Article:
What are the commonest causes of car accidents in the UK?
- Trying to take or make a call on a mobile phone
- Following too close to the vehicle in front
- Failing to look properly
- Pedestrian, cyclist or motorcyclist failing to look properly
- Loss of control, often due to slippery conditions
- Careless or reckless
- Driving too fast for the conditions
- Failing to stop at a junction, or to give way to other traffic
- Why do drivers sometimes fail to see pedestrians?
- The greatest danger is at night, if the pedestrian is wearing dark clothes, drunk, fails to look properly or fails to use a pedestrian crossing properly. Particularly dangerous is when a vehicle is parked too close to a crossing.
What special conditions should a driver be aware of to avoid car accidents?
The obvious ones are: snow, ice, slippery surface and poor visibility from sleet, fog and heavy rain, there are less common conditions that can happen. For example, coming to the brow of a hill into direct sunlight temporarily blinds the driver. Vegetation, uncut hedgerows on corners, street furniture or other obstacles blocking a driver’s vision. At night, dazzling headlights can blind, as can spray from other vehicles and a dirty windscreen.
Are women drivers more accident prone than men?
Not necessarily. Men have more car accidents from reckless or careless driving and driving in a hurry, or driving whilst drunk, but women are more likely to have an accident whilst they are learning or still inexperienced.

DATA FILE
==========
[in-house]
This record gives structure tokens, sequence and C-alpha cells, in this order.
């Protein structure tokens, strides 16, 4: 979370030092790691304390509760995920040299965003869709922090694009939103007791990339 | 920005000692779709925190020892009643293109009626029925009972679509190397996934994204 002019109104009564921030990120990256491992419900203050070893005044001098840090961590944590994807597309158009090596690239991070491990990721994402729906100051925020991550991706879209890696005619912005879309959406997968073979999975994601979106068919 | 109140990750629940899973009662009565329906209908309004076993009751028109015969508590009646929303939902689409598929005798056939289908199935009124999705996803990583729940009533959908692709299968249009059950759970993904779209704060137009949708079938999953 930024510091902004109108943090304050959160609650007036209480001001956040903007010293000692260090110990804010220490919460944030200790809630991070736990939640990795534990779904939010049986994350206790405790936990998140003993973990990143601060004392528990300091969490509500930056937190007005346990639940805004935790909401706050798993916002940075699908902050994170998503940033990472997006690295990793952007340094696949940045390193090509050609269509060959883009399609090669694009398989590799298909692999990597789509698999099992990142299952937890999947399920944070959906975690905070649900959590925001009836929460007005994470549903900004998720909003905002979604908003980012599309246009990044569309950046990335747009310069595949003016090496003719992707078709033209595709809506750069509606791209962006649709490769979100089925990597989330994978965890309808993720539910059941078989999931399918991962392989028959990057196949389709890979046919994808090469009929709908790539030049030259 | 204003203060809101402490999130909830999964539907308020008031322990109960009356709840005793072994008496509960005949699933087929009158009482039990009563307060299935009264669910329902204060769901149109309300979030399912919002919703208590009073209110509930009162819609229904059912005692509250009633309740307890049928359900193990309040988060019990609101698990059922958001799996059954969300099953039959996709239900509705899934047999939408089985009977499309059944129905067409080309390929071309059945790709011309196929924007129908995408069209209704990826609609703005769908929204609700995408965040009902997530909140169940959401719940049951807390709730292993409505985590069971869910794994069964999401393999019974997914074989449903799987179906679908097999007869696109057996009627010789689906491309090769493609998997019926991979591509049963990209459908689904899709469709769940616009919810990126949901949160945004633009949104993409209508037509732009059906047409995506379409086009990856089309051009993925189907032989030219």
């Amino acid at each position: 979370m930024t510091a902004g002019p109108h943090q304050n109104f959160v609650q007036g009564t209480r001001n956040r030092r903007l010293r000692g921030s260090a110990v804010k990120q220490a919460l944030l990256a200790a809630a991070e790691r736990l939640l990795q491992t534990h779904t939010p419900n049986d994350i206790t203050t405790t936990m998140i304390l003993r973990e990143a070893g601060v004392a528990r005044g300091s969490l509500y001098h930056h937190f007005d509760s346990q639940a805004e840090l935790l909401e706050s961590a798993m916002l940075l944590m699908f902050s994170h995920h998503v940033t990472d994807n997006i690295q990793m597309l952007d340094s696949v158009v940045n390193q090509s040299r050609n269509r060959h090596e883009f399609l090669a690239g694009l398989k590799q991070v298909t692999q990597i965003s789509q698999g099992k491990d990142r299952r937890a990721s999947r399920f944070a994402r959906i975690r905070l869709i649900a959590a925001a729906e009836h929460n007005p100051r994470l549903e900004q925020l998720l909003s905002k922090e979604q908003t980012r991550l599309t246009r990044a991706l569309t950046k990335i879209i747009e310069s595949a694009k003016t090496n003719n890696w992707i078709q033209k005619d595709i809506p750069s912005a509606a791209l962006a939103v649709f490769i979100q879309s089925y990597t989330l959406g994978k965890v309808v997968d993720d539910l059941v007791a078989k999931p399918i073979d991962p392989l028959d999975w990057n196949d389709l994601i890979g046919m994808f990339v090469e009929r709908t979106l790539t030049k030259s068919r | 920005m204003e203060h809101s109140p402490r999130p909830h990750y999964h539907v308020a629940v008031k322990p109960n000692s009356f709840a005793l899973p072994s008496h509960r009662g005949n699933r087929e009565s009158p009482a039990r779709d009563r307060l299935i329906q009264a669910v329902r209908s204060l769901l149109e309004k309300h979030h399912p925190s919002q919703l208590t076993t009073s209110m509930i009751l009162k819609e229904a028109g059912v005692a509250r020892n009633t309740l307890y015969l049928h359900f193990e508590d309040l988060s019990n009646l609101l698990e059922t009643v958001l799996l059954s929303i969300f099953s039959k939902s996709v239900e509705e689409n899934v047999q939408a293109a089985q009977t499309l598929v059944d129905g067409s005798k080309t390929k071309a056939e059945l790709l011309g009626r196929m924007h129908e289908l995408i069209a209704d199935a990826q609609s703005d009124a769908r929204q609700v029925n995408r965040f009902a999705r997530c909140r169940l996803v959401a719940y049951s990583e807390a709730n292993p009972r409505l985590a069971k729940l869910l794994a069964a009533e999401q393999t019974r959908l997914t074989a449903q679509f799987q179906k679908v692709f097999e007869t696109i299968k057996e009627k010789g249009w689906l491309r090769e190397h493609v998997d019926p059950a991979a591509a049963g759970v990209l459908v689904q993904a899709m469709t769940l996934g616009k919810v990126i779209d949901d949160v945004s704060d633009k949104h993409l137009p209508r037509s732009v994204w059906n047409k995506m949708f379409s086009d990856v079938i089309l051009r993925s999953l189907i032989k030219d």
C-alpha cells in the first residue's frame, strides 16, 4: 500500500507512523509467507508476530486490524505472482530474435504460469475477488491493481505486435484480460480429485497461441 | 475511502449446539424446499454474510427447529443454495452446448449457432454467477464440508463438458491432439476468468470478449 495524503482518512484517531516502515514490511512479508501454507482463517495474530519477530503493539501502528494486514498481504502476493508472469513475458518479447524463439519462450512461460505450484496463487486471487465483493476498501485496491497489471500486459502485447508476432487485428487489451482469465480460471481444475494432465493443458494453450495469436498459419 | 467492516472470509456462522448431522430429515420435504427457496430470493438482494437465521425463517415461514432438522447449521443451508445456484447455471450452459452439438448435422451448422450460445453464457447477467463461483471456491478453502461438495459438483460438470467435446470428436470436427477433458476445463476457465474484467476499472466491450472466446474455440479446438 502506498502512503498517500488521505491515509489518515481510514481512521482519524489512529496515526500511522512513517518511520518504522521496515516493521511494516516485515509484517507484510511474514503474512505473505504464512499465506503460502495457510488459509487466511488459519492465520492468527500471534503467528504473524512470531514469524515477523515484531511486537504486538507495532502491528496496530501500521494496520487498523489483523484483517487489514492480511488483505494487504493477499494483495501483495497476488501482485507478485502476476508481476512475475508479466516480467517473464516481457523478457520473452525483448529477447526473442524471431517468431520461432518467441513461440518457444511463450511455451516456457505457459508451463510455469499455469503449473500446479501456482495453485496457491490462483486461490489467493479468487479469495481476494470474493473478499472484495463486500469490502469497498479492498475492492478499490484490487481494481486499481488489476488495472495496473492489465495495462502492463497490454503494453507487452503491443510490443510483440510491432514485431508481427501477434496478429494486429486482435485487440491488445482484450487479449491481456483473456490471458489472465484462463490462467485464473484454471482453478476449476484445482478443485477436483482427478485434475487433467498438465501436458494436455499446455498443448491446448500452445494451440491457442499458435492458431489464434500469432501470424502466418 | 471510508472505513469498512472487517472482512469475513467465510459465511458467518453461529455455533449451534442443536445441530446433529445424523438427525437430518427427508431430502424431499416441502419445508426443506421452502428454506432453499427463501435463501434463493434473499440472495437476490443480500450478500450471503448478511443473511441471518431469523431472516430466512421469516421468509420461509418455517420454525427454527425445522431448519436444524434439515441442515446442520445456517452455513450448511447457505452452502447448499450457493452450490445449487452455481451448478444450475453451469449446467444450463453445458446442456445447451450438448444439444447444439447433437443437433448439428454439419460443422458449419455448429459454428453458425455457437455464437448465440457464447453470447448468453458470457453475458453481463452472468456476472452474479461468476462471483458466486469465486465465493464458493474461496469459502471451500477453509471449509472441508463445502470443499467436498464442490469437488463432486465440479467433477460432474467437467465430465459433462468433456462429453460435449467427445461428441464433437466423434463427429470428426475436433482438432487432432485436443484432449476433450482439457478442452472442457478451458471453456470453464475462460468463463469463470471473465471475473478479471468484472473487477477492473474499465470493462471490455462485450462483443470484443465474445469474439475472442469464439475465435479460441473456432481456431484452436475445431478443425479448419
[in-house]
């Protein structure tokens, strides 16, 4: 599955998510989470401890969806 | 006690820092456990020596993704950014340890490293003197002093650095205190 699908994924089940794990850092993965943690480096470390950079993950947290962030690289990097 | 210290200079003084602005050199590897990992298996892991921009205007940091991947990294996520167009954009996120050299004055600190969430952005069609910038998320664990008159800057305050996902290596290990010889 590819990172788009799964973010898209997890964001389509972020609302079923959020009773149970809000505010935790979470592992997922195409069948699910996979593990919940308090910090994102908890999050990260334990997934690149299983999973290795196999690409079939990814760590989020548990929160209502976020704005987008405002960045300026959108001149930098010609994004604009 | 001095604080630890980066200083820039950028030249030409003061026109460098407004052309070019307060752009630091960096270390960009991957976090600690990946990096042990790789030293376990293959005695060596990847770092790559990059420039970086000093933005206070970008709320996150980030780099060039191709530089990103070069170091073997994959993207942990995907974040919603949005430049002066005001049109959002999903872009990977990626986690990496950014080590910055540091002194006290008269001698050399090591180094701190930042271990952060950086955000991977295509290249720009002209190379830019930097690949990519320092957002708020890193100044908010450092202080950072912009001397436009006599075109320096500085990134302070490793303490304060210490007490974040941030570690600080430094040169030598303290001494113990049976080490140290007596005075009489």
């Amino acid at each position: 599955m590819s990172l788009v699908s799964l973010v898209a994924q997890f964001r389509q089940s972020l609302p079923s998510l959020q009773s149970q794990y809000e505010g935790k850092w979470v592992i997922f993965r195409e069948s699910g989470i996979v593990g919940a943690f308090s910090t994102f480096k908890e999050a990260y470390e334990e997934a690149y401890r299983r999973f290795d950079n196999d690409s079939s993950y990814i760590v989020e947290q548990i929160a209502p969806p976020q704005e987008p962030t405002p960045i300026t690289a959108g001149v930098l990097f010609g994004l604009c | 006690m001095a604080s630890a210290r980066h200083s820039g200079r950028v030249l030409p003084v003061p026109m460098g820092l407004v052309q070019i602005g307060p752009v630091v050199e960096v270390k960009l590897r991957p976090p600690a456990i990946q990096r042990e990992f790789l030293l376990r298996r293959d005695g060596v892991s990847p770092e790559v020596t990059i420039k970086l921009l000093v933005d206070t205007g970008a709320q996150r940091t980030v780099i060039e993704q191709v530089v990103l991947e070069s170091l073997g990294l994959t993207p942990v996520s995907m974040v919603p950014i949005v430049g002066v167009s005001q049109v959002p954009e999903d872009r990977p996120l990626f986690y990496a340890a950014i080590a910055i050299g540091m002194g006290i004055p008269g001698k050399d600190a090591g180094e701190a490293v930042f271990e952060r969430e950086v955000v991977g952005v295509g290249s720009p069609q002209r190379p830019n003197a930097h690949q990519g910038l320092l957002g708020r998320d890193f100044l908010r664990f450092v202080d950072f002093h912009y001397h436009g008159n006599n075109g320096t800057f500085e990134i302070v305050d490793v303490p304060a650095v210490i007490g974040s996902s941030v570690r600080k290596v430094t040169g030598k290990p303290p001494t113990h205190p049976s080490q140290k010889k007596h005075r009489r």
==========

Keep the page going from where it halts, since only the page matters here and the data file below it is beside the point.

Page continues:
What are the most expensive cars in the world to insure?
The most expensive cars for insurance include models by Mercedes-Benz, Jaguar, Range Rover and the Lamborghini Murcielago. Surprisingly, the Lamborghini is not the most expensive.
What’s the best way to avoid car accidents on the road?
Keep your vehicle in tip top condition. Check your tyres regularly and keep windscreen and windows clean.
Never drive when you are tired, sleepy, unwell, or after too much alcohol.
Have a regular eye test. It might surprise you that your vision may not be perfect at every distance.
Don’t use a mobile phone whilst driving, or try to eat or drink.
Always keep both hands on the wheel, except when changing gear.
Date Published: April 9, 2013
Author: David Brown